Share Email Print
cover

Proceedings Paper

Multi-scale modeling of photopolymerization for medical hydrogel-implant design
Author(s): Andreas Schmocker; Azadeh Khoushabi; Salma Farahi; Dominique Pioletti; Pierre-Etienne Bourban; Jan A. Manson; Christophe Moser
Format Member Price Non-Member Price
PDF $17.00 $21.00

Paper Abstract

We report on the modeling of a photopolymerizable hydrogel and its application as a replacement of the interior of the intervertebral disc (so called Nucleus Pulposus). The hydrogel is initially injected in its liquid form and then photopolymerized via a small catheter. Therefore, also the light necessary for the photopolymerization is constrained to a small light guide to keep the surgical procedure as minimally invasive as possible. Hence, the hydrogel is photopolymerized inside.

For applications with restricted physical access and illumination time, such as an Nucleus Pulposus replacement, photopolymerization of volumes with a large volume/illumination-area ratio becomes highly challenging. During polymerization, the material’s absorption and scattering coefficients change and directly influence local polymerization rates. By understanding and controlling such polymerization patterns, local material properties can be engineered (e.g. elastic modulus, swelling ratio), to match the set of mechanical requirements for the implant. Thus, it is essential to better understand and model photopolymerization reactions.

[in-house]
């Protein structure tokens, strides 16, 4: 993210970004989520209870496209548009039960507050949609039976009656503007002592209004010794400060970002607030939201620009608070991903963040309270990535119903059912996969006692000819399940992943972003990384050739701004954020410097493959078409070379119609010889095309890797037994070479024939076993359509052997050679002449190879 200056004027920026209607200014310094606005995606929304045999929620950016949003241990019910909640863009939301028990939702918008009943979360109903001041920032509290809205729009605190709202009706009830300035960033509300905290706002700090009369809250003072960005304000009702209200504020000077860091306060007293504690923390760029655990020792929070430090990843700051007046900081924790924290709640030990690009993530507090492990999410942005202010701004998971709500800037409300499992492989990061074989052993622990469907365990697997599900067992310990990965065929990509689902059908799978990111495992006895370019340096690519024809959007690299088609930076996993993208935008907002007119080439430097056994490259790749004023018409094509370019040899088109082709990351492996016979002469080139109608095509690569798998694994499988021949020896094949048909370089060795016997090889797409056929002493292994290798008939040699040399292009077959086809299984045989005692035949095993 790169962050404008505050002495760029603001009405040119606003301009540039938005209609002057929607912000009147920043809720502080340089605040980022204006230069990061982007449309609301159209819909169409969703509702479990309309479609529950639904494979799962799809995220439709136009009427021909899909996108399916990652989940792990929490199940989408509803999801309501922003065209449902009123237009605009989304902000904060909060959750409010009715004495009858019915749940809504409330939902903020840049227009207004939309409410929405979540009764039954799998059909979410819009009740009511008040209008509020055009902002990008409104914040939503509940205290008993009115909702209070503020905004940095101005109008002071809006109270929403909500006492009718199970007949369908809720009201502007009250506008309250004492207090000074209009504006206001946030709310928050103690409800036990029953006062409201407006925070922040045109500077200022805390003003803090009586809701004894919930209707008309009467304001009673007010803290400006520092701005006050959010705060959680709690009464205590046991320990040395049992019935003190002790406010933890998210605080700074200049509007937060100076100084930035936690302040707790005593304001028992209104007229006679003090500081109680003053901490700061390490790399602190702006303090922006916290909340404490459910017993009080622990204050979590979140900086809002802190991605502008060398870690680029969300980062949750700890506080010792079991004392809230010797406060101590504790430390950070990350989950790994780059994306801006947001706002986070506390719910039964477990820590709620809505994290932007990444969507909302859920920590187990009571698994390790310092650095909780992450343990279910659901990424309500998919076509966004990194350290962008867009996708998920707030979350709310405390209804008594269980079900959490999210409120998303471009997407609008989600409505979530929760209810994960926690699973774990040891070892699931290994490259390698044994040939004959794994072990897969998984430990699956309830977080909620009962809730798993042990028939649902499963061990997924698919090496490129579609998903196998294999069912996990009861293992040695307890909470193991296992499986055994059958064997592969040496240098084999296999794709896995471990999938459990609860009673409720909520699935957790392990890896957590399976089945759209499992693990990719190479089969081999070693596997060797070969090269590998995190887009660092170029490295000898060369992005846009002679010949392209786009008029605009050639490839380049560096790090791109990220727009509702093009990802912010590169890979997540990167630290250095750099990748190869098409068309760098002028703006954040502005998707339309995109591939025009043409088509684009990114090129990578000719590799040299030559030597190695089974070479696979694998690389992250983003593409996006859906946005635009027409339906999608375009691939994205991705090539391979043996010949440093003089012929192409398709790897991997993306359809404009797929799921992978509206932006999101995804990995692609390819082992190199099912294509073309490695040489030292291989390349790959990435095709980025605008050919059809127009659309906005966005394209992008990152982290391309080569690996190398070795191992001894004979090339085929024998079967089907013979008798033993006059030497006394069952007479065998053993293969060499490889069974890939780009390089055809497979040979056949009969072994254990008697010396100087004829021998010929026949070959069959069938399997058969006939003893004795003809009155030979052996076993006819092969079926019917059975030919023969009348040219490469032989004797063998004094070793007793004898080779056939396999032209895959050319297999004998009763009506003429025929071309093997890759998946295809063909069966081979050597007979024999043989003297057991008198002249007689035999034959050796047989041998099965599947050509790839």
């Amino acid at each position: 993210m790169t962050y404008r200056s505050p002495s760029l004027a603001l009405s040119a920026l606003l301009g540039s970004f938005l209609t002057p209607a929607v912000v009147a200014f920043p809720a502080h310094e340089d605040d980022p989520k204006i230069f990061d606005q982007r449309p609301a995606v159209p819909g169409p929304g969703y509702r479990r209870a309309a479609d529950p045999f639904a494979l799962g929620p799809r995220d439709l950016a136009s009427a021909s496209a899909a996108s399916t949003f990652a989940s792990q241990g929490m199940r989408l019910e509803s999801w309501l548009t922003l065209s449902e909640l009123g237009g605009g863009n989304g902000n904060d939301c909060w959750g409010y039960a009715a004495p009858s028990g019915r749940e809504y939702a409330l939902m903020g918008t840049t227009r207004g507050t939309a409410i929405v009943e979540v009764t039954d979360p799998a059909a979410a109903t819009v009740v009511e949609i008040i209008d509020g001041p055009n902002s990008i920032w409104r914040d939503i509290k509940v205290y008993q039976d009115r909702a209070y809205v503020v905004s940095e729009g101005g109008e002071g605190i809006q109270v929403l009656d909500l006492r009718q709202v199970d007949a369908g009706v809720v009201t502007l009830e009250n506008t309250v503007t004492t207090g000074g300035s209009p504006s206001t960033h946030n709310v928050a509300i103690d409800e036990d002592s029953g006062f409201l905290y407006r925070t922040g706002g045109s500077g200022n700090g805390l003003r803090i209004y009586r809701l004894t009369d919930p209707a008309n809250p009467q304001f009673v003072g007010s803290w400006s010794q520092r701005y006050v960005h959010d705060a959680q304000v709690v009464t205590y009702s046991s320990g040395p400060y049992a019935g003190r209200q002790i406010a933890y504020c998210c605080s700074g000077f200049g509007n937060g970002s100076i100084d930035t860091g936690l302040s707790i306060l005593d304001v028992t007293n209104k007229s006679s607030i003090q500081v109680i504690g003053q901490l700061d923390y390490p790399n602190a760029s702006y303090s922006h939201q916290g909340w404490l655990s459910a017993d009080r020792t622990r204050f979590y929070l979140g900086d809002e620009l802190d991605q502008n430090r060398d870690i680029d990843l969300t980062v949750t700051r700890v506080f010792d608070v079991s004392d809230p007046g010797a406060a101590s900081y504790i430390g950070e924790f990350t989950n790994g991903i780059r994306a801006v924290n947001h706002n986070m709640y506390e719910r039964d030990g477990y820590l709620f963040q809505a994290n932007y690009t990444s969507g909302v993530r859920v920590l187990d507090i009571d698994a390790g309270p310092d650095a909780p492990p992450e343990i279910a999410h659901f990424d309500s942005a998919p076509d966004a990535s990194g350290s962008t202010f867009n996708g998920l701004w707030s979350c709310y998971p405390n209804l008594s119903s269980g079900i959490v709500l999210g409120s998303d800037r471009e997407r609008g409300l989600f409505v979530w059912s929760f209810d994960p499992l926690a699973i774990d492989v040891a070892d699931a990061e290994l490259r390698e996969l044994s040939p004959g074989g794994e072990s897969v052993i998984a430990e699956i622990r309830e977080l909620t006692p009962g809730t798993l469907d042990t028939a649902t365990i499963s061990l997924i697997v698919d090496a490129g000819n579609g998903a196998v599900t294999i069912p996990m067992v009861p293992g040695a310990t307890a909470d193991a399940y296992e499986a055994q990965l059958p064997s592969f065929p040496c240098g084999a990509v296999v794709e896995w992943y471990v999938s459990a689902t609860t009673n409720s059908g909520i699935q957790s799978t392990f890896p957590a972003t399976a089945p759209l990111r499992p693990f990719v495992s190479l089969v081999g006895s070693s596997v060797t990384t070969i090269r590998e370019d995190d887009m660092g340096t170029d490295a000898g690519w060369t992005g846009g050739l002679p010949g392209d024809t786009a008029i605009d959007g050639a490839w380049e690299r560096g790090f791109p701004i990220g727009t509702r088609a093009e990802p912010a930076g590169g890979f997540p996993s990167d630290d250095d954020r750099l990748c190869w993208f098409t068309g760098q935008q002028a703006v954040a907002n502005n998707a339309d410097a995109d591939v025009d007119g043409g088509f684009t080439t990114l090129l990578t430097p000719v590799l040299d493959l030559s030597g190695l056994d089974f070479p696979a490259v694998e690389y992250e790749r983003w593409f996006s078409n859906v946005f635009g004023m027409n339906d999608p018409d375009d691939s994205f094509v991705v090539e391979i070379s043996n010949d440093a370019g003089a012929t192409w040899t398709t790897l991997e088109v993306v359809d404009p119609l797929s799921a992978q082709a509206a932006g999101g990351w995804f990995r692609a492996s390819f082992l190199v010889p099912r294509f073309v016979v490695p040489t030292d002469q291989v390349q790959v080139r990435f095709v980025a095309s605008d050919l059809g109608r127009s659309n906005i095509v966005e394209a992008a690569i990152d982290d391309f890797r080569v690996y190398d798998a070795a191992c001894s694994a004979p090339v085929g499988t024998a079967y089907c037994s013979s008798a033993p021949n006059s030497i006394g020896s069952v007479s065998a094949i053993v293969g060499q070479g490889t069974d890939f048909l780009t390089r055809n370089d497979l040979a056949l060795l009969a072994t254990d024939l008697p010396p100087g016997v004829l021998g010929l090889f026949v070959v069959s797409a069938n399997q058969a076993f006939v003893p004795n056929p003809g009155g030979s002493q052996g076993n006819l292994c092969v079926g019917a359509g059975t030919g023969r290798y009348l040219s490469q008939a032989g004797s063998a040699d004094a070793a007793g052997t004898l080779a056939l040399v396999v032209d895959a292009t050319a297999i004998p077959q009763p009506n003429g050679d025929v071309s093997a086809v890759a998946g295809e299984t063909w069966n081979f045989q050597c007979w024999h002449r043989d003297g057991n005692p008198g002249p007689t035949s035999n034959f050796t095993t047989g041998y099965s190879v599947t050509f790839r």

Experiments were conducted by polymerizing a hydrogel in a column-like volume using an optical fiber for light delivery. Quantitative scattering and absorption values as well as monomer conversion rates of the hydrogel sample were validated using a newly established Monte Carlo model for photopolymerization. The results were used to study and predict 3D polymerization patterns for different illumination configurations. In particular, we show an example of a lumbar intervertebral disc replacement where the jelly core of the intervertebral disc (Nucleus Pulposus) is replaced by an in situ photopolymerized hydrogel.

The results provide insights for the development of novel endoscopic light-scattering polymerization probes paving the way for a new generation of implantable hydrogels.

Paper Details

Date Published: 21 February 2013
PDF: 8 pages
Proc. SPIE 8592, Biomedical Applications of Light Scattering VII, 85921D (21 February 2013); doi: 10.1117/12.2002828
Show Author Affiliations
Andreas Schmocker, École Polytechnique Fédérale de Lausanne (Switzerland)
Azadeh Khoushabi, École Polytechnique Fédérale de Lausanne (Switzerland)
Salma Farahi, École Polytechnique Fédérale de Lausanne (Switzerland)
Dominique Pioletti, École Polytechnique Fédérale de Lausanne (Switzerland)
Pierre-Etienne Bourban, École Polytechnique Fédérale de Lausanne (Switzerland)
Jan A. Manson, École Polytechnique Fédérale de Lausanne (Switzerland)
Christophe Moser, École Polytechnique Fédérale de Lausanne (Switzerland)


Published in SPIE Proceedings Vol. 8592:
Biomedical Applications of Light Scattering VII
Adam P. Wax; Vadim Backman, Editor(s)

© SPIE. Terms of Use
Back to Top